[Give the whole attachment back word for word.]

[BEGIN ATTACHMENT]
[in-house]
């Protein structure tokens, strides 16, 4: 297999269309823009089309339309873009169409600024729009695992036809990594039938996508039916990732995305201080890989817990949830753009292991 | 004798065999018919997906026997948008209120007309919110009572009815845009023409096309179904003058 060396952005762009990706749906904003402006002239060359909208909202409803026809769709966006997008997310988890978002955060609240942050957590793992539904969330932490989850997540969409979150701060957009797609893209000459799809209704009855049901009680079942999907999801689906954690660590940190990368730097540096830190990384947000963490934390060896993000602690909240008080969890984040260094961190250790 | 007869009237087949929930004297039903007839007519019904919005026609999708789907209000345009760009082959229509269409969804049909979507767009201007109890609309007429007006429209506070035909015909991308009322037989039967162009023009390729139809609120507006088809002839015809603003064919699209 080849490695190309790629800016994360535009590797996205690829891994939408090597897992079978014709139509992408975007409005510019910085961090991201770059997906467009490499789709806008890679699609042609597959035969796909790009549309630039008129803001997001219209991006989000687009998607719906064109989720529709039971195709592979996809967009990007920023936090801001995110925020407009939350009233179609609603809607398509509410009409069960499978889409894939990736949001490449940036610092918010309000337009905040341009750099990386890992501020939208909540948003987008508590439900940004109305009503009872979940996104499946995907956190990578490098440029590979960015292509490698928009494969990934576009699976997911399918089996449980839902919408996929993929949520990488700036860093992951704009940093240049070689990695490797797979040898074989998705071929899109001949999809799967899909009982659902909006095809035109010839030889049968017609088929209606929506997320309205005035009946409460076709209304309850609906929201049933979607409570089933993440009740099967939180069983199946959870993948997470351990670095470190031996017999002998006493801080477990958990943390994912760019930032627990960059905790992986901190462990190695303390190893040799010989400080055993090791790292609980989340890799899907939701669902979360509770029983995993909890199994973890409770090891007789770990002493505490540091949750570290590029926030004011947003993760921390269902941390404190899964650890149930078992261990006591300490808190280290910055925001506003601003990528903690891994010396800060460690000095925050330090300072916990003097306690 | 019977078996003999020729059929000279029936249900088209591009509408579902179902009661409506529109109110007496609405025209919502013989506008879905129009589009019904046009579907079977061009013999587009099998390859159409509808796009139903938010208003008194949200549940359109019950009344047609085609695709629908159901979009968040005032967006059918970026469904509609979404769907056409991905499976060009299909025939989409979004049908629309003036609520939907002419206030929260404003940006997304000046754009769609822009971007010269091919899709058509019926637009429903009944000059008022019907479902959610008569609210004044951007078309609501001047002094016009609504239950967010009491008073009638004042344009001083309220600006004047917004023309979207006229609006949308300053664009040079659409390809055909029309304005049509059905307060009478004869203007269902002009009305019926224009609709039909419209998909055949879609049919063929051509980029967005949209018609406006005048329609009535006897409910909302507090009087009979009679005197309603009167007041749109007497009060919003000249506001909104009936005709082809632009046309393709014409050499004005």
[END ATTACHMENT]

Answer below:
[in-house]
């Protein structure tokens, strides 16, 4: 297999269309823009089309339309873009169409600024729009695992036809990594039938996508039916990732995305201080890989817990949830753009292991 | 004798065999018919997906026997948008209120007309919110009572009815845009023409096309179904003058 060396952005762009990706749906904003402006002239060359909208909202409803026809769709966006997008997310988890978002955060609240942050957590793992539904969330932490989850997540969409979150701060957009797609893209000459799809209704009855049901009680079942999907999801689906954690660590940190990368730097540096830190990384947000963490934390060896993000602690909240008080969890984040260094961190250790 | 007869009237087949929930004297039903007839007519019904919005026609999708789907209000345009760009082959229509269409969804049909979507767009201007109890609309007429007006429209506070035909015909991308009322037989039967162009023009390729139809609120507006088809002839015809603003064919699209 080849490695190309790629800016994360535009590797996205690829891994939408090597897992079978014709139509992408975007409005510019910085961090991201770059997906467009490499789709806008890679699609042609597959035969796909790009549309630039008129803001997001219209991006989000687009998607719906064109989720529709039971195709592979996809967009990007920023936090801001995110925020407009939350009233179609609603809607398509509410009409069960499978889409894939990736949001490449940036610092918010309000337009905040341009750099990386890992501020939208909540948003987008508590439900940004109305009503009872979940996104499946995907956190990578490098440029590979960015292509490698928009494969990934576009699976997911399918089996449980839902919408996929993929949520990488700036860093992951704009940093240049070689990695490797797979040898074989998705071929899109001949999809799967899909009982659902909006095809035109010839030889049968017609088929209606929506997320309205005035009946409460076709209304309850609906929201049933979607409570089933993440009740099967939180069983199946959870993948997470351990670095470190031996017999002998006493801080477990958990943390994912760019930032627990960059905790992986901190462990190695303390190893040799010989400080055993090791790292609980989340890799899907939701669902979360509770029983995993909890199994973890409770090891007789770990002493505490540091949750570290590029926030004011947003993760921390269902941390404190899964650890149930078992261990006591300490808190280290910055925001506003601003990528903690891994010396800060460690000095925050330090300072916990003097306690 | 019977078996003999020729059929000279029936249900088209591009509408579902179902009661409506529109109110007496609405025209919502013989506008879905129009589009019904046009579907079977061009013999587009099998390859159409509808796009139903938010208003008194949200549940359109019950009344047609085609695709629908159901979009968040005032967006059918970026469904509609979404769907056409991905499976060009299909025939989409979004049908629309003036609520939907002419206030929260404003940006997304000046754009769609822009971007010269091919899709058509019926637009429903009944000059008022019907479902959610008569609210004044951007078309609501001047002094016009609504239950967010009491008073009638004042344009001083309220600006004047917004023309979207006229609006949308300053664009040079659409390809055909029309304005049509059905307060009478004869203007269902002009009305019926224009609709039909419209998909055949879609049919063929051509980029967005949209018609406006005048329609009535006897409910909302507090009087009979009679005197309603009167007041749109007497009060919003000249506001909104009936005709082809632009046309393709014409050499004005």